In a lot of ways, Any Way You Want It is reminiscent of
Dark Melody by Christine Feehan: a musician singing in a band at a bar stumbles across a woman with whom he falls instantly in love, but the woman has some troubled history with men which has left her unsure of herself, so the hero does his best to build her up. Of course, there are also differences between the books; in this story, the hero, Ren Anthony, is a vampire who believes he is cursed so that any woman who falls in love with him will die, thus he avoids any kind of deep relationship with a woman; the heroine, Maggie, is recovering from being jilted on her wedding day by her fiancé, Peter, and has made a wish for a fling while on holiday in New Orleans.
The first third of the book shows Maggie and her friends visiting New Orleans and finding themselves in a bar opposite their hotel, where Ren and his band, The Impalers, are performing. Ren and Maggie are attracted to each other but are very different people, so Maggie's desire for a Wild Fling seems rather out of her reach because of her history with Peter and her lack of self-confidence. Fortunately for Maggie and for the plot, slim as it is, she gets over this by page 100, and most of the next hundred pages are Maggie and Ren having sex, with the final fifth of the book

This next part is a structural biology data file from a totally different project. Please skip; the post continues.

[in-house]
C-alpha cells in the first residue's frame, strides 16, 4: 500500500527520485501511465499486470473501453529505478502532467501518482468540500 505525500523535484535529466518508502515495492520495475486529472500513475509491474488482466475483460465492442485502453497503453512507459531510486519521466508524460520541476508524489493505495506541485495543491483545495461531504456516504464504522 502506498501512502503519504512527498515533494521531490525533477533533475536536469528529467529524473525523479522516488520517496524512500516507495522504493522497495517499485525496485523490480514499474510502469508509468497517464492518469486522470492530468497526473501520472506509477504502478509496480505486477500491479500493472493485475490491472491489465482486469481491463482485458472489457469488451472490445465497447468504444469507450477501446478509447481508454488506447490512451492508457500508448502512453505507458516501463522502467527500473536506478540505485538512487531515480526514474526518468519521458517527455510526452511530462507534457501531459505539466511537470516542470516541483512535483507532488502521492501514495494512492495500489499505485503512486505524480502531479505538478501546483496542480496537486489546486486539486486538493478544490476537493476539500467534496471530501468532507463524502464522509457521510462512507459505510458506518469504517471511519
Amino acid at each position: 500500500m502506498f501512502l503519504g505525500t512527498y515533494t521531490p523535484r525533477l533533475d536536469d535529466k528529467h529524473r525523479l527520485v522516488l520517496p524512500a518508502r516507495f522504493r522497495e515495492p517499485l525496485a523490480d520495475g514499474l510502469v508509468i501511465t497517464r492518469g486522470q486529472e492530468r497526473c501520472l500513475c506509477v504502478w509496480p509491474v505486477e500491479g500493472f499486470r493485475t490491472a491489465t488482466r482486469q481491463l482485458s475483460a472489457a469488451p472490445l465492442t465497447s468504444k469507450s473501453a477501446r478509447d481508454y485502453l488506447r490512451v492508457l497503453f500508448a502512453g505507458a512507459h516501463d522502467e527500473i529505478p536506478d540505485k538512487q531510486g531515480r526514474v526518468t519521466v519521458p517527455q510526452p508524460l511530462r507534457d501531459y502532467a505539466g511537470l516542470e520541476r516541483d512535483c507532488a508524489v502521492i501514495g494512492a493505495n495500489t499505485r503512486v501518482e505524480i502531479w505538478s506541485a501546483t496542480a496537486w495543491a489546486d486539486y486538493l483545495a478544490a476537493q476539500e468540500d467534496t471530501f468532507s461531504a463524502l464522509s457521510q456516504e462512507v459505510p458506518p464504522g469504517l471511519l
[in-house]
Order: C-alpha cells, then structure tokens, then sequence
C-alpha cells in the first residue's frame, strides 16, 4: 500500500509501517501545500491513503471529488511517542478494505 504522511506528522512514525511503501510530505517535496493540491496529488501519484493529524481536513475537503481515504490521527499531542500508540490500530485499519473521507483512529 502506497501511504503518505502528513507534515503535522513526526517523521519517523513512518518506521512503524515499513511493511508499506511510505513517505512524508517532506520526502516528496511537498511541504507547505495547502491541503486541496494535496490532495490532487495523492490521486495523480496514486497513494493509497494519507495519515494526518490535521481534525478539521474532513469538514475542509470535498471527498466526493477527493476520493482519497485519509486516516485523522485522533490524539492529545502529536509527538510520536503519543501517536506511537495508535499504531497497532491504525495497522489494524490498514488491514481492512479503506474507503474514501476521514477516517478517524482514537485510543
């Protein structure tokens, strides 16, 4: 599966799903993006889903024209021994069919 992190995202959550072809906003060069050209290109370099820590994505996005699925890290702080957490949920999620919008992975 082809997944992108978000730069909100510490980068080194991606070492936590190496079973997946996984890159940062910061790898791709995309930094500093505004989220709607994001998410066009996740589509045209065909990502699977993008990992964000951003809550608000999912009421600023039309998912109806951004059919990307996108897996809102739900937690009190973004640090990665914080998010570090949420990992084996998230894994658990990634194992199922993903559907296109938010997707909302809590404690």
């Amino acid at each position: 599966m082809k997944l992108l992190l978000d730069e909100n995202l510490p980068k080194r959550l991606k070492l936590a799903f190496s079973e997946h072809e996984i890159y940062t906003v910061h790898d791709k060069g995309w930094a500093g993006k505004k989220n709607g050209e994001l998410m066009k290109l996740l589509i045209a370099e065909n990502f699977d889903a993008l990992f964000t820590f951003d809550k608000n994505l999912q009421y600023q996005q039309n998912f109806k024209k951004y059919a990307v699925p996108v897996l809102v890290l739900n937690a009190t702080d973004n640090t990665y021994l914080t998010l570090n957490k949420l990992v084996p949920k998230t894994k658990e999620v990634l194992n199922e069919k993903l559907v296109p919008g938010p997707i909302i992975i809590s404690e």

consisting of Maggie working out what Ren is and having to overcome his fear of his curse.
There are other side characters in this book, most of whom don't have too much of a part to play apart from Ren's half-brother, Vittorio, who will probably appear in a future book. The main action is always between Ren and Maggie in a 'fated lovers' kind of way with the plot enhanced slightly as they both bring a certain amount of healing to each others' wounds.
This is a reasonable read but it lacks depth, and the 'big misunderstanding' idea
- that Ren can't allow anyone to love him because he's cursed - seems rather too facilely removed; either that, or Ren
is remarkably dense to have misunderstood the nature of the curse. The vampiric part of Ren's nature
is very understated (no bloodsucking here); it's his longevity which adds more interest to the story because of part of his history with which Maggie is familiar.
The New Orleans setting adds a little extra to Any Way You Want It, which is readable but ultimately forgettable.